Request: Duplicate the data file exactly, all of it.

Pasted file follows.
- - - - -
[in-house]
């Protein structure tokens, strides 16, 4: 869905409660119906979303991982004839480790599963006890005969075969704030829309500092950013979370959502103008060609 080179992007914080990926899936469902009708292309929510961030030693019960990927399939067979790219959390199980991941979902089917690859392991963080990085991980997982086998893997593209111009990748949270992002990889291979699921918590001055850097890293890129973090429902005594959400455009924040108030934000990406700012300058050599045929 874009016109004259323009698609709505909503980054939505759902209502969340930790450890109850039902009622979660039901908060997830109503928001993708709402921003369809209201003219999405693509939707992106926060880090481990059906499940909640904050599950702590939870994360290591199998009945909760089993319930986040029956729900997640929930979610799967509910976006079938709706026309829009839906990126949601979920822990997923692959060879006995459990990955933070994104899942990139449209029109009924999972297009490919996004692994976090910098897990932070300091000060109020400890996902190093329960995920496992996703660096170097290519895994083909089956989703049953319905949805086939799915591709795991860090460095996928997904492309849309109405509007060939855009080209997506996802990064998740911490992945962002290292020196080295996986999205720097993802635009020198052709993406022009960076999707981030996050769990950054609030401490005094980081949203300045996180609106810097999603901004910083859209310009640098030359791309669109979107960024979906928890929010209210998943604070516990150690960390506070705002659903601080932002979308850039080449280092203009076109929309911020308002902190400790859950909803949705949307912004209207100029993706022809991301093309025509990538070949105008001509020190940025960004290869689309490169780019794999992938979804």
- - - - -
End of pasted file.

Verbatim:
[in-house]
């Protein structure tokens, strides 16, 4: 869905409660119906979303991982004839480790599963006890005969075969704030829309500092950013979370959502103008060609 080179992007914080990926899936469902009708292309929510961030030693019960990927399939067979790219959390199980991941979902089917690859392991963080990085991980997982086998893997593209111009990748949270992002990889291979699921918590001055850097890293890129973090429902005594959400455009924040108030934000990406700012300058050599045929 874009016109004259323009698609709505909503980054939505759902209502969340930790450890109850039902009622979660039901908060997830109503928001993708709402921003369809209201003219999405693509939707992106926060880090481990059906499940909640904050599950702590939870994360290591199998009945909760089993319930986040029956729900997640929930979610799967509910976006079938709706026309829009839906990126949601979920822990997923692959060879006995459990990955933070994104899942990139449209029109009924999972297009490919996004692994976090910098897990932070300091000060109020400890996902190093329960995920496992996703660096170097290519895994083909089956989703049953319905949805086939799915591709795991860090460095996928997904492309849309109405509007060939855009080209997506996802990064998740911490992945962002290292020196080295996986999205720097993802635009020198052709993406022009960076999707981030996050769990950054609030401490005094980081949203300045996180609106810097999603901004910083859209310009640098030359791309669109979107960024979906928890929010209210998943604070516990150690960390506070705002659903601080932002979308850039080449280092203009076109929309911020308002902190400790859950909803949705949307912004209207100029993706022809991301093309025509990538070949105008001509020190940025960004290869689309490169780019794999992938979804």